Wednesday, August 15, 2012


An Ancient Drinking Song

Theognis 757-768 (my translation):
May Zeus, dwelling in the sky, over this city hold
forever his right hand for its safety,
and also the other deathless happy gods; besides, may Apollo
make straight our tongues and minds;    760
and may the lyre and flute again utter a holy song;
and after making libations to the gods,
let us drink, speaking graceful words to one another,
without any fear of the war of the Medes.
Thus it is better to be: with a cheerful heart,    765
apart from cares, to spend time merrily,
enjoying ourselves; and to keep far away evil dooms,
accursed old age and death's end.
Greek text from M.L. West, ed., Iambi et Elegi Graeci ante Alexandrum Cantati (Oxford: Clarendon Press, 1971; rpt. 1998), I, 210:
Ζεὺς μὲν τῆσδε πόληος ὑπειρέχοι αἰθέρι ναίων
  αἰεὶ δεξιτέρην χεῖρ᾽ ἐπ᾽ ἀπημοσύνῃ,
ἄλλοι τ᾽ ἀθάνατοι μάκαρες θεοί· αὐτὰρ Ἀπόλλων
  ὀρθώσαι γλῶσσαν καὶ νόον ἡμέτερον·    760
φόρμιγξ δ᾽ αὖ φθέγγοιθ᾽ ἱερὸν μέλος ἠδὲ καὶ αὐλός·
  ἡμεῖς δὲ σπονδὰς θεοῖσιν ἀρεσσάμενοι
πίνωμεν, χαρίεντα μετ᾽ ἀλλήλοισι λέγοντες,
  μηδὲν τὸν Μήδων δειδιότες πόλεμον.
ὧδ᾽ εἶναι ἄμεινον, ἐύφρονα θυμὸν ἔχοντας    765
  νόσφι μεριμνάων εὐφροσύνως διάγειν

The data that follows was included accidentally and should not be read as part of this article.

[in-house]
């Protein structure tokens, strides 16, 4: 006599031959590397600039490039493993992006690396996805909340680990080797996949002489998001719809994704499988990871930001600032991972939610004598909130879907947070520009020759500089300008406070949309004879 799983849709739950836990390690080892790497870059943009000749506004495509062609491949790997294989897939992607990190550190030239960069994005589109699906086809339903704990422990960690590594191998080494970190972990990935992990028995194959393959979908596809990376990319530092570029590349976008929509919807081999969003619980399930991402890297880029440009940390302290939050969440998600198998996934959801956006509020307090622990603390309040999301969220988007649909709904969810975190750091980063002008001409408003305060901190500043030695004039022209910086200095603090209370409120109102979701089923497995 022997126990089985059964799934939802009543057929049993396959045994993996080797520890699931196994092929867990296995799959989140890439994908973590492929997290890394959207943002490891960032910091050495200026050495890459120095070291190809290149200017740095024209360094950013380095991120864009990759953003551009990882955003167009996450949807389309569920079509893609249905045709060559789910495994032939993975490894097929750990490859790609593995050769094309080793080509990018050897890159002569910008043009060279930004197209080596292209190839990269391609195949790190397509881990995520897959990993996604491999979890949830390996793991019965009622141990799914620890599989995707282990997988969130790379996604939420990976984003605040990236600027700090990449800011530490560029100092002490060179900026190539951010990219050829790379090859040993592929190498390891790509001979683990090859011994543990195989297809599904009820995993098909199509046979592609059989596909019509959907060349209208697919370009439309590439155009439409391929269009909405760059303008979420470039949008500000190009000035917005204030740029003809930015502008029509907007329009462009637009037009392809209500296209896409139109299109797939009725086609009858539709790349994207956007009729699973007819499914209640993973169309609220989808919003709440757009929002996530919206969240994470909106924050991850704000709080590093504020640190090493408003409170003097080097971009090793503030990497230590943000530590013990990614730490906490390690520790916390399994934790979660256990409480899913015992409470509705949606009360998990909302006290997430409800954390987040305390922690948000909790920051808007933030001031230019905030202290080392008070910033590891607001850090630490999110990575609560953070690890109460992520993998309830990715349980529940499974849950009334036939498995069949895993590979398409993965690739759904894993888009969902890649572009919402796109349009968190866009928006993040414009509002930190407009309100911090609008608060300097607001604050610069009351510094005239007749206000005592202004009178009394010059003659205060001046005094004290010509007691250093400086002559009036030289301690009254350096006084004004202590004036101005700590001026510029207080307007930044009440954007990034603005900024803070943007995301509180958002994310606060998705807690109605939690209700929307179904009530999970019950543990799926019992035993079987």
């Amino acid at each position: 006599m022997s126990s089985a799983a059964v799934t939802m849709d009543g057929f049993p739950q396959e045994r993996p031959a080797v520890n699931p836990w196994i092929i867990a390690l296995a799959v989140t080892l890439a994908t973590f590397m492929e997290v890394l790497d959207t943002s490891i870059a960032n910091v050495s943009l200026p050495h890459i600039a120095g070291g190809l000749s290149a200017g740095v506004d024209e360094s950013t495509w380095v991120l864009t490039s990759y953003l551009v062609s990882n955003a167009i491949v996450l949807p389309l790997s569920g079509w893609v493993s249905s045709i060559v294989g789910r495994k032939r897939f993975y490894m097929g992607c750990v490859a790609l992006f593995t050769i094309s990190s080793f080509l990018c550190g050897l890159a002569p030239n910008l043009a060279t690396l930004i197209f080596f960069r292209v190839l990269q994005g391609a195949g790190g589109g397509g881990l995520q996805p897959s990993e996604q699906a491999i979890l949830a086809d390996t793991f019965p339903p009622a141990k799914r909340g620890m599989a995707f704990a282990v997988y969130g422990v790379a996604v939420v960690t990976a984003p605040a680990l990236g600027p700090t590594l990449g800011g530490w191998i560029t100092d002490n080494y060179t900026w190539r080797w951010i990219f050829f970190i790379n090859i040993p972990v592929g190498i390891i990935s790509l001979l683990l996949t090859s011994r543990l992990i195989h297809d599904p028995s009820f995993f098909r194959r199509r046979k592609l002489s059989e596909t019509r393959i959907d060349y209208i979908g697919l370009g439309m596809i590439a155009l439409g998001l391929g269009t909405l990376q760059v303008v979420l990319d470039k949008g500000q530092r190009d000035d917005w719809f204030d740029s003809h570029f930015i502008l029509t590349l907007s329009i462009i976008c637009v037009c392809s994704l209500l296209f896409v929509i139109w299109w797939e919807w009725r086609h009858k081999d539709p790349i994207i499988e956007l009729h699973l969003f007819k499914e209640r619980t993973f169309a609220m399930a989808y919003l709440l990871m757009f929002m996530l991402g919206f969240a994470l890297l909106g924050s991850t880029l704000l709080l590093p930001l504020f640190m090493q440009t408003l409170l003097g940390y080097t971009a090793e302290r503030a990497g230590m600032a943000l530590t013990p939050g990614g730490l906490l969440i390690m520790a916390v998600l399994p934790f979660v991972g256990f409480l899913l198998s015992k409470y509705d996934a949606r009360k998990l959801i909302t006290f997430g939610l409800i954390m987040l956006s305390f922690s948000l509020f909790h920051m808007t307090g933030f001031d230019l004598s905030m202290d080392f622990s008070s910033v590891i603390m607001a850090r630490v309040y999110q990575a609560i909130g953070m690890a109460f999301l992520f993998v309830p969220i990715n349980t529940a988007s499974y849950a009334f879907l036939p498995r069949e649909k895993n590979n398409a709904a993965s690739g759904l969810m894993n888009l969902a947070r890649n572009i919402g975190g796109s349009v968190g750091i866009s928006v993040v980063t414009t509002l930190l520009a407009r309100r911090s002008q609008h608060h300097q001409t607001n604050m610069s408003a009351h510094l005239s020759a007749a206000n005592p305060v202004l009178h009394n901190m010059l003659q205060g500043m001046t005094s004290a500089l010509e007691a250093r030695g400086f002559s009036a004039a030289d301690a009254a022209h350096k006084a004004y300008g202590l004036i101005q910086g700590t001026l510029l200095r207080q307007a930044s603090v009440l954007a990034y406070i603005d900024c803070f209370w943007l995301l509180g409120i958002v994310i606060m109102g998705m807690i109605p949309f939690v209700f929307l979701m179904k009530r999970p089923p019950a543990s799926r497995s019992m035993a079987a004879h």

τερπομένους· τηλοῦ δὲ κακὰς ἀπὸ κῆρας ἀμῦναι,
  γῆράς τ᾽ οὐλόμενον καὶ θανάτοιο τέλος.
West splits this in two (757-764, 765-768), but others think it is a single poem.

Here are some notes to myself on this drinking song, all based on information previously discovered and collected by others.

On prayers for protection of the city in drinking songs (Theognis 757-760), see two skolia (Poetae Melici Graeci 884 and 885 Page, my translations):

Poetae Melici Graeci 884:
Pallas Tritogeneia, lady Athena,
keep this city and citizens upright,
apart from pains and factions
and untimely deaths, you and your father.

Παλλὰς Τριτογένει', ἄνασσ' Ἀθάνα,
ὄρθου τήνδε πόλιν τε καὶ πολίτας,
ἄτερ ἀλγέων καὶ στάσεων
καὶ θανάτων ἀώρων, σύ τε καὶ πατήρ.
Poetae Melici Graeci 885:
I sing of wealth's mother, Olympian
Demeter, in the seasons when garlands are worn,
and you, child of Zeus, Persephone;
hail, and guard well this city.

Πλούτου μητέρ', Ὀλυμπίαν ἀείδω
Δήμητρα στεφανηφόροις ἐν ὥραις,
σέ τε, παῖ Διός Φερσεφόνη·
χαίρετον, εὖ δὲ τάνδ' ἀμφέπετον πόλιν.
Because I don't have access to D.L. Page, ed., Poetae Melici Graeci (Oxford: Clarendon Press, 1962), I've taken the Greek texts of these skolia from Herbert Weir Smyth, ed., Greek Melic Poets (London: Macmillan and Co., Limited, 1900), p. 148.

On indifference to wars and rumors of wars in sympotic contexts (Theognis 764), see Horace, Odes 1.26.1-6 and 2.11.1-4 (tr. Niall Rudd).

Horace, Odes 1.26.1-6:
As a friend of the Muses, I shall fling gloom and fear to the turbulent winds to carry them into the Cretan sea; I am singularly indifferent about what king of a frozen region under the Bear is causing alarm, what it is that's frightening Tiridates.

Musis amicus tristitiam et metus
tradam protervis in mare Creticum
    portare ventis, quis sub Arcto
        rex gelidae metuatur orae,
quid Tiridaten terreat, unice
Horace, Odes 2.11.1-4:
Hirpinian Quinctius, leave off asking what the war-mongering Cantabrian is plotting and the Scythian, who is separated from us by the barrier of the Adriatic...

Quid bellicosus Cantaber et Scythes,
Hirpine Quincti, cogitet Hadria
    divisus obiecto, remittas

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